682 F2d 192 Robino v. Norton

682 F.2d 192

29 Fair Empl.Prac.Cas. 256,
29 Empl. Prac. Dec. P 32,870
Samuel T. ROBINO, Appellant,
Eleanor Holmes NORTON, Chair, Equal Employment Opportunity
Commission, Appellee.

No. 81-1256.

United States Court of Appeals,
Eighth Circuit.

Submitted June 17, 1982.
Decided July 2, 1982.

William E. Shull, Kearney, Mo., for appellant.

Michael J. Connolly, Gen. Counsel, Philip B. Sklover, Associate Gen. Counsel, Vella M. Fink, Asst. Gen. Counsel, W. Sherman Rogers, E.E.O.C., Washington, D. C., for appellee.

Before ROSS, Circuit Judge, and STEPHENSON and HENLEY, Senior Circuit Judges.

STEPHENSON, Senior Circuit Judge.

view counter

The single issue in this case is whether the findings of fact adopted by the district court1 are clearly erroneous. After a thorough review of the record, we have concluded that there is ample evidence to support the lower court's decision and we affirm.


Plaintiff-appellant asserts the defendant discriminated against him on the basis of national origin in violation of Title VII of the 1964 Civil Rights Act, 42 U.S.C. § 2000e et seq. The case was assigned to Magistrate Ralston as a special master (28 U.S.C. § 636)2 to hear evidence and to submit a written report. In his report and recommendation the magistrate assumed, for purposes of argument, that the plaintiff had established a prima facie case of discrimination. The magistrate then focused on whether the defendant's failure to promote the plaintiff and his later discharge were based on a "legitimate, nondiscriminatory reason" or whether it was based upon the plaintiff's national origin and/or in retaliation for his filing of numerous grievances and complaints against his employer. See Texas Department of Community Affairs v. Burdine, 450 U.S. 248, 252-56, 101 S.Ct. 1089, 1093-1095, 67 L.Ed.2d 207 (1981); Vaughn v. Westinghouse Electric Corp., 620 F.2d 655, 657 (8th Cir. 1980), vacated on other grounds, 450 U.S. 972, 101 S.Ct. 1504, 67 L.Ed.2d 808 (1981). See also Keys v. Lutheran Family & Children's Services, 668 F.2d 356, 358 (8th Cir. 1981).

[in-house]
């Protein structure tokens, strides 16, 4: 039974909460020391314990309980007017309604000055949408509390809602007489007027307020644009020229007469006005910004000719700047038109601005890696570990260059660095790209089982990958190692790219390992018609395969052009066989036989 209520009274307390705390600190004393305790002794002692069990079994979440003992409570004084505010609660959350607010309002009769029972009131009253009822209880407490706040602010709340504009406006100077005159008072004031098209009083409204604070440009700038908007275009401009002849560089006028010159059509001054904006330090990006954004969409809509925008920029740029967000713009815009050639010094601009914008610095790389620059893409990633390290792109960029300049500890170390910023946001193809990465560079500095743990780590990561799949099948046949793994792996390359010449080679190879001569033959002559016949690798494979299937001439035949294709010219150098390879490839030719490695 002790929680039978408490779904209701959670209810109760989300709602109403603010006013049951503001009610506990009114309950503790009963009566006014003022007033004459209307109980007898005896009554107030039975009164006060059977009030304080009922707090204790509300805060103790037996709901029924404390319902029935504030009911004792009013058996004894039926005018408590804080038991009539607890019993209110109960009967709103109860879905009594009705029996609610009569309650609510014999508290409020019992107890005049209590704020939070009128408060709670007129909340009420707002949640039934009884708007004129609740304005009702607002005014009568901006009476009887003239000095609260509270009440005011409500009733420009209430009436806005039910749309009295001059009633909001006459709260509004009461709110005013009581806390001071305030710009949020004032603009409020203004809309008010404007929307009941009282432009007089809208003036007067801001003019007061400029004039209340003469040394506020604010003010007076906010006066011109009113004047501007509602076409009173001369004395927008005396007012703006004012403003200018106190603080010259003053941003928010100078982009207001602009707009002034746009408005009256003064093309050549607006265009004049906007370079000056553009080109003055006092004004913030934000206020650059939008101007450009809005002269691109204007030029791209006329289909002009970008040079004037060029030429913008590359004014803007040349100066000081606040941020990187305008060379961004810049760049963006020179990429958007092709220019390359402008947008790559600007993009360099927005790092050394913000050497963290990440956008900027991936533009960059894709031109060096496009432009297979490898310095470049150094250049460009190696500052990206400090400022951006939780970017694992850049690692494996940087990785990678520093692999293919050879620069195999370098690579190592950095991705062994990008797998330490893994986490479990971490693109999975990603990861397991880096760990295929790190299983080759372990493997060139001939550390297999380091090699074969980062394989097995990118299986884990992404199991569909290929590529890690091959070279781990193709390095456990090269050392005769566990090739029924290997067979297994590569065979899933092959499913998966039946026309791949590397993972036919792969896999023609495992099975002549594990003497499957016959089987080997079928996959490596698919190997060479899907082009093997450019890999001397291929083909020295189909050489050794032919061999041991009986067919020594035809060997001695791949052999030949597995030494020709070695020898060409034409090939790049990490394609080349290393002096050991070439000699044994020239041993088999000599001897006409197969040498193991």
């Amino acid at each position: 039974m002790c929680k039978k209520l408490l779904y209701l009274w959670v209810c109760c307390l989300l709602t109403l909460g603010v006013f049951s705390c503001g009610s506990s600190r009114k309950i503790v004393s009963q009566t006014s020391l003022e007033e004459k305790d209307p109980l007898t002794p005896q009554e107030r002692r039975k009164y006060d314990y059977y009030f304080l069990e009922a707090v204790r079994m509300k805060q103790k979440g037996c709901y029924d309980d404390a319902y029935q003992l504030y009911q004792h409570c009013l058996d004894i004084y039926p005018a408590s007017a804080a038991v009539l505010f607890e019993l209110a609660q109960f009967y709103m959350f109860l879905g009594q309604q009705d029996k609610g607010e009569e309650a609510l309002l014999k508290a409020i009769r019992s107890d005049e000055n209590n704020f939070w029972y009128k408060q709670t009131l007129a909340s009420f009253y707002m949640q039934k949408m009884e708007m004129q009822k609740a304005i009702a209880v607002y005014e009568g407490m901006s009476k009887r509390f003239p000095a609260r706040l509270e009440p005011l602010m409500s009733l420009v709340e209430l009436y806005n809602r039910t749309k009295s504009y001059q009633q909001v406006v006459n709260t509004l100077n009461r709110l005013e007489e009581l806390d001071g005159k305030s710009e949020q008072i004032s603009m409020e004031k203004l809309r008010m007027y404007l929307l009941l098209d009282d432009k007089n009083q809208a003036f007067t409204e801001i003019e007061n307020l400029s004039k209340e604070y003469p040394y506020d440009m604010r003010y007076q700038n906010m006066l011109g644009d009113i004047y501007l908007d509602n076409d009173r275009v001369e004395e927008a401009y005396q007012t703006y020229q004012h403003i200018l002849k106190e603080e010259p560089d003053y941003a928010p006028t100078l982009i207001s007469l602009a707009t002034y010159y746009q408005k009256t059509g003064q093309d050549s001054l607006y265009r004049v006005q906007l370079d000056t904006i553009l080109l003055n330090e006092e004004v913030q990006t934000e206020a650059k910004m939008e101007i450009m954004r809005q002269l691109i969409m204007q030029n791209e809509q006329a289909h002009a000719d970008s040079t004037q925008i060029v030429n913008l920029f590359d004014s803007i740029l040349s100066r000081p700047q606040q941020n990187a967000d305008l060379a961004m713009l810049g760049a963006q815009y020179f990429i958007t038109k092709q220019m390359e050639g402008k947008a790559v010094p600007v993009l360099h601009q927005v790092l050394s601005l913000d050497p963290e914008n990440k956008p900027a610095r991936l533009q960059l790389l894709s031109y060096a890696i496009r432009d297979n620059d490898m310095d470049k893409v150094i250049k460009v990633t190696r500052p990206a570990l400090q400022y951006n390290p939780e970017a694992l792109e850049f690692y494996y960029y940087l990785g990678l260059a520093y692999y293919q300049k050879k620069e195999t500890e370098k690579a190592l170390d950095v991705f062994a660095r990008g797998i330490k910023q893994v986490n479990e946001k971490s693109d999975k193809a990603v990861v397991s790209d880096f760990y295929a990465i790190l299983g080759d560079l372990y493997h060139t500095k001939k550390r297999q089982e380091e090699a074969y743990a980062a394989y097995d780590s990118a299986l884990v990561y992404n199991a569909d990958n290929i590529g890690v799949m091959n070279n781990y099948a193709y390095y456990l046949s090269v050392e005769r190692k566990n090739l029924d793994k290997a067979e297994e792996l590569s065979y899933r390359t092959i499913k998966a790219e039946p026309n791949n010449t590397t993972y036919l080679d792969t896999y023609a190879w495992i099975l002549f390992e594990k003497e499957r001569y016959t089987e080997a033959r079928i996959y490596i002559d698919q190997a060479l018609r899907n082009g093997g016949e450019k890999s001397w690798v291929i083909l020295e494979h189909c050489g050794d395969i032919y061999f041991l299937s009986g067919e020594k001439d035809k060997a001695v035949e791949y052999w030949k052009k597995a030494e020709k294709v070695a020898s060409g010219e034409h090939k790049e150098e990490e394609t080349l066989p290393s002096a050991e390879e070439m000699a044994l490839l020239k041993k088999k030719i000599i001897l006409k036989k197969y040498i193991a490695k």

After a detailed discussion of the facts, the magistrate concluded that, even assuming the establishment of a prima facie case, the "defendant has convincingly proved the existence of legitimate, nondiscriminatory and nonretaliatory reasons for each of the employment decisions which were made." The district court adopted the magistrate's recommendation.


The plaintiff in this case, Sam Robino, is a Caucasian male of Italian descent. He worked for the Equal Employment Opportunity Commission in Kansas City, Missouri, from February 1968, until his termination on March 1, 1975. He worked as an investigator with that office until 1971, when the employer was reorganized. He was then shifted to the position of equal opportunity specialist (conciliator). Robino's two main complaints concern the Commission's failure to promote him to the head of his department when a vacancy occurred there in February 1974, and his discharge approximately a year later.